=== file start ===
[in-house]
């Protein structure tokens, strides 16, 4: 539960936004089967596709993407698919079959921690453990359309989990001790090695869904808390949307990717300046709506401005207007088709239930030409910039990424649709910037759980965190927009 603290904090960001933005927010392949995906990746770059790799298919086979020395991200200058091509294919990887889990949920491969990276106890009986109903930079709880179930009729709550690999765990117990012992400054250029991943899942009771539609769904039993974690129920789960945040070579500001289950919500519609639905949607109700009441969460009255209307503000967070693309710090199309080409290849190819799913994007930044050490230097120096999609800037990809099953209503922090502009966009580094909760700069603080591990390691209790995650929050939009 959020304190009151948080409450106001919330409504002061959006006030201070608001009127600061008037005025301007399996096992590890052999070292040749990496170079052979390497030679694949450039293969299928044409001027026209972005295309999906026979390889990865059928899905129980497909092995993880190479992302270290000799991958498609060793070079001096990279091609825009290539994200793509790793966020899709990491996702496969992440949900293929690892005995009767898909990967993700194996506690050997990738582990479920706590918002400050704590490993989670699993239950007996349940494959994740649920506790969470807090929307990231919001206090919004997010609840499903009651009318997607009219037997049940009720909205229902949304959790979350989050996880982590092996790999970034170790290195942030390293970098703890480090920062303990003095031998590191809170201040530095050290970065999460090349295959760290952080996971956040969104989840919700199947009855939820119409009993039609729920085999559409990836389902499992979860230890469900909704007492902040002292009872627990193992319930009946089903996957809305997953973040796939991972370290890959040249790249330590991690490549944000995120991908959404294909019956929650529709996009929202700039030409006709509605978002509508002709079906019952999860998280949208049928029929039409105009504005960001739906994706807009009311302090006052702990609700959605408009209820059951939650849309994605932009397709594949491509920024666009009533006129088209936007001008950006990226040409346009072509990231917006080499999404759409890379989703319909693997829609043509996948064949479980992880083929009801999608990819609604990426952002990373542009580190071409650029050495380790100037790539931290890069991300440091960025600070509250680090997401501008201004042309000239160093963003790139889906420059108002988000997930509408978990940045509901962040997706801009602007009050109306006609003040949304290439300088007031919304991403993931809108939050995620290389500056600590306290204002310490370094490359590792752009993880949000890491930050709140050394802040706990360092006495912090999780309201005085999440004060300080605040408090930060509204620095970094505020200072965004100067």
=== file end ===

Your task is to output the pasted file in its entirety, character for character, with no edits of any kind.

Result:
[in-house]
């Protein structure tokens, strides 16, 4: 539960936004089967596709993407698919079959921690453990359309989990001790090695869904808390949307990717300046709506401005207007088709239930030409910039990424649709910037759980965190927009 603290904090960001933005927010392949995906990746770059790799298919086979020395991200200058091509294919990887889990949920491969990276106890009986109903930079709880179930009729709550690999765990117990012992400054250029991943899942009771539609769904039993974690129920789960945040070579500001289950919500519609639905949607109700009441969460009255209307503000967070693309710090199309080409290849190819799913994007930044050490230097120096999609800037990809099953209503922090502009966009580094909760700069603080591990390691209790995650929050939009 959020304190009151948080409450106001919330409504002061959006006030201070608001009127600061008037005025301007399996096992590890052999070292040749990496170079052979390497030679694949450039293969299928044409001027026209972005295309999906026979390889990865059928899905129980497909092995993880190479992302270290000799991958498609060793070079001096990279091609825009290539994200793509790793966020899709990491996702496969992440949900293929690892005995009767898909990967993700194996506690050997990738582990479920706590918002400050704590490993989670699993239950007996349940494959994740649920506790969470807090929307990231919001206090919004997010609840499903009651009318997607009219037997049940009720909205229902949304959790979350989050996880982590092996790999970034170790290195942030390293970098703890480090920062303990003095031998590191809170201040530095050290970065999460090349295959760290952080996971956040969104989840919700199947009855939820119409009993039609729920085999559409990836389902499992979860230890469900909704007492902040002292009872627990193992319930009946089903996957809305997953973040796939991972370290890959040249790249330590991690490549944000995120991908959404294909019956929650529709996009929202700039030409006709509605978002509508002709079906019952999860998280949208049928029929039409105009504005960001739906994706807009009311302090006052702990609700959605408009209820059951939650849309994605932009397709594949491509920024666009009533006129088209936007001008950006990226040409346009072509990231917006080499999404759409890379989703319909693997829609043509996948064949479980992880083929009801999608990819609604990426952002990373542009580190071409650029050495380790100037790539931290890069991300440091960025600070509250680090997401501008201004042309000239160093963003790139889906420059108002988000997930509408978990940045509901962040997706801009602007009050109306006609003040949304290439300088007031919304991403993931809108939050995620290389500056600590306290204002310490370094490359590792752009993880949000890491930050709140050394802040706990360092006495912090999780309201005085999440004060300080605040408090930060509204620095970094505020200072965004100067």